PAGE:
“A rider who works 14-16 hours a day can earn Tk 1,800 tops. 35 per cent of his income goes on petrol and maintenance while app-based platforms take a commission of 15 to 25 per cent. The situation is worse for car drivers as they have other expenses, such as maintenance,” said Belal Ahmed, general secretary of Dhaka Ride-sharing Drivers Union.

“Recently, Uber sent us a message, saying our earnings would be raised by 15 per cent, but this portion will be taken from passengers. The company is so greedy that it will take a 25 per cent cut from this too. We do not want to discourage passengers by charging them further. All we are asking of the platforms is to reduce their commission to 10 per cent,” he added.

Uber in a recent statement told The Business Post it follows the standard operating procedure globally to calculate fares, whether it is in Bangladesh or in India.

“Fares are always calculated in advance using an algorithm that considers the estimated trip time and distance between the source and the destination, local traffic patterns, and demand and supply in a given location. When there is a higher demand, fares may be higher as per the pricing model, which incentivises riders to drive during peak hours,” the statement added.

When asked if the company plans to reduce the current commission to the level demanded by the drivers, it said, “Maintaining a safe and reliable platform in Bangladesh requires significant investments. Our commission reflects the need for Uber to reinvest in tech and other solutions to ensure that drivers and passengers get the best service.”

Why take a gig as a profession

To explain why it is difficult for ridesharing drivers to be involved in a formal profession, Belal said, “The pandemic ousted many of them from previous professions and they plunged into debt.”

He claimed some four lakh drivers offer ridesharing services full-time, contrary to the initial idea of this sector.

His association is vocal about recognising ridesharing drivers as formal professionals and formulating a new policy to make the government safeguard the sector and drivers.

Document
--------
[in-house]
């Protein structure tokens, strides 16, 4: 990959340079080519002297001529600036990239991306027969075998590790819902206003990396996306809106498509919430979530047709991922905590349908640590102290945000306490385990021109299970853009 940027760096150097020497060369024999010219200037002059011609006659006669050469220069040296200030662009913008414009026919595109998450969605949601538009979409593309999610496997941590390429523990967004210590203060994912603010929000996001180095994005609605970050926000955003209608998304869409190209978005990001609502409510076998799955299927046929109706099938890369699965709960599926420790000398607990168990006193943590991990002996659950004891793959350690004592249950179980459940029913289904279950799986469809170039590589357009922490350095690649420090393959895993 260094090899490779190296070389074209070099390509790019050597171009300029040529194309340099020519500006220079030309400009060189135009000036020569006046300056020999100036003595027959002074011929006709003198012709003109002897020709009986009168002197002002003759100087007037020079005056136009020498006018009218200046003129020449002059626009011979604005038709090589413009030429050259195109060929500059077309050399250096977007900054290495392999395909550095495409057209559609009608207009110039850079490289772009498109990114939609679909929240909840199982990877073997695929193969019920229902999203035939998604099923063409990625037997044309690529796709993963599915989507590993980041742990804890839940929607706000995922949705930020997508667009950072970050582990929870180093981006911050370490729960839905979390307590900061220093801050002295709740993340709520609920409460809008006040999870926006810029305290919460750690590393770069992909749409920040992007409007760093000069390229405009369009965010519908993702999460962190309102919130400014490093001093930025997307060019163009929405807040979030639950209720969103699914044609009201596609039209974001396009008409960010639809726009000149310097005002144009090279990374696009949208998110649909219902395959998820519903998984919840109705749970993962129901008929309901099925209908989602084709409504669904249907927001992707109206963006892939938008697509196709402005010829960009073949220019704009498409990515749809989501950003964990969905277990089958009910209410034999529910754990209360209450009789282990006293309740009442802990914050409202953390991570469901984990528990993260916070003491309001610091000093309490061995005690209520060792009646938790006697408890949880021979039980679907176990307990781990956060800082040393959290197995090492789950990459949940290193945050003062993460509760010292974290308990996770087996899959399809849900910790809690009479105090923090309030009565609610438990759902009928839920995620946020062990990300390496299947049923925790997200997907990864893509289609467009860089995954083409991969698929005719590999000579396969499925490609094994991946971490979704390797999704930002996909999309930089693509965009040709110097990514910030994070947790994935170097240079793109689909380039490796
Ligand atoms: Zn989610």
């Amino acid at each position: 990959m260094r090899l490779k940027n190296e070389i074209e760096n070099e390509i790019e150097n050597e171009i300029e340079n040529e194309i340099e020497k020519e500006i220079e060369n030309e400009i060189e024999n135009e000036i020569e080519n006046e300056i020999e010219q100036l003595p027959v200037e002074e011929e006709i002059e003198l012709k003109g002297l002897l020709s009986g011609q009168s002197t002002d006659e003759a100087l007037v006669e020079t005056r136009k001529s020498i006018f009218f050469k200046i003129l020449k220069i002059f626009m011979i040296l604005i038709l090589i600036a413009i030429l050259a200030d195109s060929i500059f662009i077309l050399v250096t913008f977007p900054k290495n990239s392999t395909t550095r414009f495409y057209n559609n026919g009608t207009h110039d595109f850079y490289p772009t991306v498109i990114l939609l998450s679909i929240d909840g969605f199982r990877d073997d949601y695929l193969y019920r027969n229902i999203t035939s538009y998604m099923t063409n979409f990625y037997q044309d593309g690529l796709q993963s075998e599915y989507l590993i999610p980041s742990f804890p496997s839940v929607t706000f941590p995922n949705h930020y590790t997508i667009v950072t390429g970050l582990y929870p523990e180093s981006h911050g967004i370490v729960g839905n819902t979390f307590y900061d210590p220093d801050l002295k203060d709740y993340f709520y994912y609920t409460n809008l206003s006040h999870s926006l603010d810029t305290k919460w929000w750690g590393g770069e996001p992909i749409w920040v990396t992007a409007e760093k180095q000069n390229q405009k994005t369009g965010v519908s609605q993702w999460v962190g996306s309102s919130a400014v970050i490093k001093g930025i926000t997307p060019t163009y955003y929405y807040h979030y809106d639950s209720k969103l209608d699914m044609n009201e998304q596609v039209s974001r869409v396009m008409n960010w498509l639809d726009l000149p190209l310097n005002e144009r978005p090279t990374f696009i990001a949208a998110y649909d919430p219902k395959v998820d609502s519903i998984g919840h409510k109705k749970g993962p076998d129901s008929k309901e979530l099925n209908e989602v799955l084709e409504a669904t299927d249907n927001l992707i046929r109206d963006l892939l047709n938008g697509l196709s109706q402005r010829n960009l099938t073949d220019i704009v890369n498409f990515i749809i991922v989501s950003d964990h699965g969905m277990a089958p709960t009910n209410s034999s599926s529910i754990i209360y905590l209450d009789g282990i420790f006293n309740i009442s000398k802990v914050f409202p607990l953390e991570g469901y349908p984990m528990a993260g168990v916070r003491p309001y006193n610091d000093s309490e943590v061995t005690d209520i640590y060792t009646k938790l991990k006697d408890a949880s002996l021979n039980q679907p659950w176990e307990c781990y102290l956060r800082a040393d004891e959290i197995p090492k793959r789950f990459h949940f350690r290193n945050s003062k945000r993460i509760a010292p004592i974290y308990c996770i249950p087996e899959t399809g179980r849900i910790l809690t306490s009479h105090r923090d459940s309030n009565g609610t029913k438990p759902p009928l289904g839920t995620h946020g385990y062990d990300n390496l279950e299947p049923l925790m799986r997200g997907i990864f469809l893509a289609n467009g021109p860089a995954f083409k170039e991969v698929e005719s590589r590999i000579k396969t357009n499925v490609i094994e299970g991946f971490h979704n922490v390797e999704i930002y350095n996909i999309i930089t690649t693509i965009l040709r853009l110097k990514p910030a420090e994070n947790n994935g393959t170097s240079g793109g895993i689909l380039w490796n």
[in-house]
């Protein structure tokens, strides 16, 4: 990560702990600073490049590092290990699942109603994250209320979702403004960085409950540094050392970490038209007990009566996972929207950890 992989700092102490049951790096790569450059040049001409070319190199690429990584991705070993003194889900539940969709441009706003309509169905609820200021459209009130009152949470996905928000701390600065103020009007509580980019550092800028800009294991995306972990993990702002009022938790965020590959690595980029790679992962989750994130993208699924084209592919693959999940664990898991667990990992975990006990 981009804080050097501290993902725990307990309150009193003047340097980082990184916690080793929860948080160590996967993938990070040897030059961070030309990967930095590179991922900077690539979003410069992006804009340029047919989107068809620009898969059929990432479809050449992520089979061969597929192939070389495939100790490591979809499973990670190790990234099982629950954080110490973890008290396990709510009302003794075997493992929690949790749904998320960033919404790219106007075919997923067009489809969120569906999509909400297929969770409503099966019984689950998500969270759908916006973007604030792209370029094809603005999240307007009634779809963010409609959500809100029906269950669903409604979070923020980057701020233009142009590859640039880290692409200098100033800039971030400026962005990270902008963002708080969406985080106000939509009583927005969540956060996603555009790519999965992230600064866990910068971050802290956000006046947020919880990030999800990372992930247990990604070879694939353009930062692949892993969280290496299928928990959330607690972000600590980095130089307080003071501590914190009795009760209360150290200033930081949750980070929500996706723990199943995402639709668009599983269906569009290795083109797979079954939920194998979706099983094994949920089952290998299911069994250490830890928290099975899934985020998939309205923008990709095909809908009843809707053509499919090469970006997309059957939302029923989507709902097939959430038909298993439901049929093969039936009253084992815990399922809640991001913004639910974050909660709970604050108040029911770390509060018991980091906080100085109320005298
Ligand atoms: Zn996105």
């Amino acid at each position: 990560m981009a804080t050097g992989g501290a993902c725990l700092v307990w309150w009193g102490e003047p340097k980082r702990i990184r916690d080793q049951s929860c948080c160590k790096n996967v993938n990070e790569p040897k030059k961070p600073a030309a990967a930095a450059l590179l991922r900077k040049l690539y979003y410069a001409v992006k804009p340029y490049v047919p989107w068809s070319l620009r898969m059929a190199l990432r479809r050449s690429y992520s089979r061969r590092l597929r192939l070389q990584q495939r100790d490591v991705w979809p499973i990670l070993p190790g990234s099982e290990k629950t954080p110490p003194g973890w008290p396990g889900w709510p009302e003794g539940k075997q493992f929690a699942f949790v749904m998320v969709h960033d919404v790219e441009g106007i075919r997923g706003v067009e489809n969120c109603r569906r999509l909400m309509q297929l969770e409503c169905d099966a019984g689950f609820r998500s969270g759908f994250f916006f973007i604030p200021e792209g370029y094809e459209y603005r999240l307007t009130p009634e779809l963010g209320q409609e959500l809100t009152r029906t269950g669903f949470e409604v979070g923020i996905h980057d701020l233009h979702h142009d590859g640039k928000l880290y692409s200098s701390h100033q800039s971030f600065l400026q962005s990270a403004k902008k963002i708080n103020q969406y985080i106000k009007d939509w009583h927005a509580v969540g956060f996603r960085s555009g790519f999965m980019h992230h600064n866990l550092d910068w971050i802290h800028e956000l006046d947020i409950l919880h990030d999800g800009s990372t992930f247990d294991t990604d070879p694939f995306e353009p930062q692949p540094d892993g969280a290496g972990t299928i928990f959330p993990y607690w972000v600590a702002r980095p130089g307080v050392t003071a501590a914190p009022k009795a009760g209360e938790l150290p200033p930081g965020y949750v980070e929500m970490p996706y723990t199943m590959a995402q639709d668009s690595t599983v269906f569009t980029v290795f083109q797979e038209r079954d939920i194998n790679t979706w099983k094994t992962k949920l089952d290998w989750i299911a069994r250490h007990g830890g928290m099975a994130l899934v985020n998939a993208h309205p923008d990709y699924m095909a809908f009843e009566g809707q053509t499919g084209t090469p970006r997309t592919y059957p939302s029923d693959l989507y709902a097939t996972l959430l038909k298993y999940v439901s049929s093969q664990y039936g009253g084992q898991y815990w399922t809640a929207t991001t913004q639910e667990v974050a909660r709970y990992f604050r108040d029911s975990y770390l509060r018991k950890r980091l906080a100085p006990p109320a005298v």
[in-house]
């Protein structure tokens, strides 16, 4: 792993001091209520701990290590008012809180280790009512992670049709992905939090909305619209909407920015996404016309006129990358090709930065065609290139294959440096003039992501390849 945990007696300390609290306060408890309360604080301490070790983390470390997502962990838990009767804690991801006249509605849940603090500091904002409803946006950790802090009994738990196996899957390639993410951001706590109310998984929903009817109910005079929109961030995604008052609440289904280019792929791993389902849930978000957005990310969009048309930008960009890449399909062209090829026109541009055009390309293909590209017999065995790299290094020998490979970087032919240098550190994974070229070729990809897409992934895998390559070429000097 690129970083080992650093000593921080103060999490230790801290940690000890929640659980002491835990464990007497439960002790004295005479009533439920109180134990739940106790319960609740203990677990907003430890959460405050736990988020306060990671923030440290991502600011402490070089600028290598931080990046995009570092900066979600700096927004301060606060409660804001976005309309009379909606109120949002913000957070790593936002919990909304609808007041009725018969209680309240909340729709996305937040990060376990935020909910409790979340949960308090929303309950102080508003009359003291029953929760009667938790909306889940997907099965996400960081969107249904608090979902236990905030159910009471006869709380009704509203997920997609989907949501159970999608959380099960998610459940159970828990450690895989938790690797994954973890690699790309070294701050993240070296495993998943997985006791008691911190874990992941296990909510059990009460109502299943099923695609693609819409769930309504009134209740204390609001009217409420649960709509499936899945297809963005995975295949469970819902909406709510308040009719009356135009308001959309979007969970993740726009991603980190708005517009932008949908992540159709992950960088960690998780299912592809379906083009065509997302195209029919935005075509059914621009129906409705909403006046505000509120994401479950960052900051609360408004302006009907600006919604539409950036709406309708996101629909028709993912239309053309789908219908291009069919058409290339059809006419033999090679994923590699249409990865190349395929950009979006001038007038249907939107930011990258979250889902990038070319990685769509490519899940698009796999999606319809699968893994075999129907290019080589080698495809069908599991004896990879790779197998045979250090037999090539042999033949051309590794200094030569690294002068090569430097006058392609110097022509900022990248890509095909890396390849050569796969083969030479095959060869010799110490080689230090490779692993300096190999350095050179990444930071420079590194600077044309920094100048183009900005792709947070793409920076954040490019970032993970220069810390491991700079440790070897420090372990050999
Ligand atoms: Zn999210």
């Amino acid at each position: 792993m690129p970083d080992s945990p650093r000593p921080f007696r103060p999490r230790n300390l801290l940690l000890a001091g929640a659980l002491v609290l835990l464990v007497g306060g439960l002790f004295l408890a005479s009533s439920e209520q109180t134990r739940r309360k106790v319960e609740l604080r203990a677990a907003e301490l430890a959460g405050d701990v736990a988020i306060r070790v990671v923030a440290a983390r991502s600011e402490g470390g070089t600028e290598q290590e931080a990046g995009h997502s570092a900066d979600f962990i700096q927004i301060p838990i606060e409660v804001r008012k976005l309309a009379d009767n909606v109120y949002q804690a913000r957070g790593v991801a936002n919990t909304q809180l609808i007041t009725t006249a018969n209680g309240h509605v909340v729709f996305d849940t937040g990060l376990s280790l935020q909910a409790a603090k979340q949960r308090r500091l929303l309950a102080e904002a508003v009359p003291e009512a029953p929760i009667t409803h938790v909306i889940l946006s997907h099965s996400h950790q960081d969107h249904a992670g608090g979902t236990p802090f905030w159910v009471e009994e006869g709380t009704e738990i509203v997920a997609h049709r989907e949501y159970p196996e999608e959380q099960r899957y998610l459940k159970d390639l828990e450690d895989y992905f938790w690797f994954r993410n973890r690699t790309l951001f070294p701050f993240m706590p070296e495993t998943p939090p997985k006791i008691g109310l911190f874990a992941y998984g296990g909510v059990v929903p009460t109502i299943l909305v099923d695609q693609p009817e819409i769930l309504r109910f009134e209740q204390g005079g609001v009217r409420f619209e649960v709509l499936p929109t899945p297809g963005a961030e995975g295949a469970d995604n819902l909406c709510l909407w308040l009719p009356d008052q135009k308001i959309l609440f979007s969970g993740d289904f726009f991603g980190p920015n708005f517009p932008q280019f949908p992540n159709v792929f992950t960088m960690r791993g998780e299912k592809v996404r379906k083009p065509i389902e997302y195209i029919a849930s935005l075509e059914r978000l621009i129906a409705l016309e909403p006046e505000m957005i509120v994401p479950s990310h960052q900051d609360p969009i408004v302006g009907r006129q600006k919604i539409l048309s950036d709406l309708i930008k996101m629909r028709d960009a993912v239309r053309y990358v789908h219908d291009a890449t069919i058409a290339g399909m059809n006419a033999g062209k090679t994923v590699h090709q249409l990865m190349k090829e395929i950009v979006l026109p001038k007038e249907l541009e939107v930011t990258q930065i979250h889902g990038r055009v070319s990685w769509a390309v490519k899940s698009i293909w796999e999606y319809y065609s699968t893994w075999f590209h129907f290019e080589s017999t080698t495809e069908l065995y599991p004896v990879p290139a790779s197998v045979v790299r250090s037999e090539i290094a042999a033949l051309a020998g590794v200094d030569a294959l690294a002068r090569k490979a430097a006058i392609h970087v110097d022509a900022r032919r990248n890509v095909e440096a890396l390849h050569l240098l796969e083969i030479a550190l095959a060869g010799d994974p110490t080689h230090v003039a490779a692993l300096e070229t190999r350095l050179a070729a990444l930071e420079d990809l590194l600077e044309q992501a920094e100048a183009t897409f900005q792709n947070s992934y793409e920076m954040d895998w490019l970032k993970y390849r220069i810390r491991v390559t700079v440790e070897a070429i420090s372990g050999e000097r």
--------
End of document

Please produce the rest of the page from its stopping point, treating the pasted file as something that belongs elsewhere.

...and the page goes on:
Exit is a startup culture

Industry insiders say it is common for ridesharing companies to take a significant amount of time to make profits. This phenomenon is global and not limited to local ridesharing companies.

To mitigate losses, companies in Bangladesh have laid off employees or diversified their businesses to offer food delivery and other services.

Controlling costs is of paramount importance in this industry, experts say.

The BASIS president said the amount of loss in Bangladesh is way high as there are too many market players in a small region like Dhaka, a breeding ground for the sector.

Explaining the exit of some market players, he said it is a global phenomenon for startups to make the company profitable or popular and then sell it to another company or secure further investment.

“Venture capitalists and angel investors who invest in these startups know that most companies will not achieve success. In the global startup arena, the success rate is less than 10 per cent while the remaining 90 per cent shut down in two years. But when one turns out to be a unicorn or a billion-dollar company, it can recoup any possible losses,” he explained.

Startups had incurred significant losses during the pandemic, he said, adding that, “If they fail to develop timely strategies, they are destined to fail.”